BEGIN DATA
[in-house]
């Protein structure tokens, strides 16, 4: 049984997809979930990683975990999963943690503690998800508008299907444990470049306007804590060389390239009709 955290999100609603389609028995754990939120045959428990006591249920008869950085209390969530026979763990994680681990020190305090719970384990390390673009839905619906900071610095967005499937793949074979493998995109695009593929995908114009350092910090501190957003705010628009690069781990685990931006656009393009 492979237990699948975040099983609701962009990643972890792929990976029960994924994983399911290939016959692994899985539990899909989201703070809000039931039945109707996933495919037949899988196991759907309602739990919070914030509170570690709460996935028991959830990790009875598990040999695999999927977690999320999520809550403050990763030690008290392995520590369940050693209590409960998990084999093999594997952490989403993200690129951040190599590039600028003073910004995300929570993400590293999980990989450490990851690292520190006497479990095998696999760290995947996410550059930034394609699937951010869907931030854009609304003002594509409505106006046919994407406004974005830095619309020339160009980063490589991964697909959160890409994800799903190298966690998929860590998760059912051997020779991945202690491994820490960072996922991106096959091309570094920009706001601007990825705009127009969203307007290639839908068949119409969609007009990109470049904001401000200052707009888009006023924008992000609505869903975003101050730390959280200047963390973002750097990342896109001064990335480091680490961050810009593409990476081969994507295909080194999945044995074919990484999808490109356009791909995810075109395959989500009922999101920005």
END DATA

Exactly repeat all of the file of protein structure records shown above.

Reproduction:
[in-house]
């Protein structure tokens, strides 16, 4: 049984997809979930990683975990999963943690503690998800508008299907444990470049306007804590060389390239009709 955290999100609603389609028995754990939120045959428990006591249920008869950085209390969530026979763990994680681990020190305090719970384990390390673009839905619906900071610095967005499937793949074979493998995109695009593929995908114009350092910090501190957003705010628009690069781990685990931006656009393009 492979237990699948975040099983609701962009990643972890792929990976029960994924994983399911290939016959692994899985539990899909989201703070809000039931039945109707996933495919037949899988196991759907309602739990919070914030509170570690709460996935028991959830990790009875598990040999695999999927977690999320999520809550403050990763030690008290392995520590369940050693209590409960998990084999093999594997952490989403993200690129951040190599590039600028003073910004995300929570993400590293999980990989450490990851690292520190006497479990095998696999760290995947996410550059930034394609699937951010869907931030854009609304003002594509409505106006046919994407406004974005830095619309020339160009980063490589991964697909959160890409994800799903190298966690998929860590998760059912051997020779991945202690491994820490960072996922991106096959091309570094920009706001601007990825705009127009969203307007290639839908068949119409969609007009990109470049904001401000200052707009888009006023924008992000609505869903975003101050730390959280200047963390973002750097990342896109001064990335480091680490961050810009593409990476081969994507295909080194999945044995074919990484999808490109356009791909995810075109395959989500009922999101920005």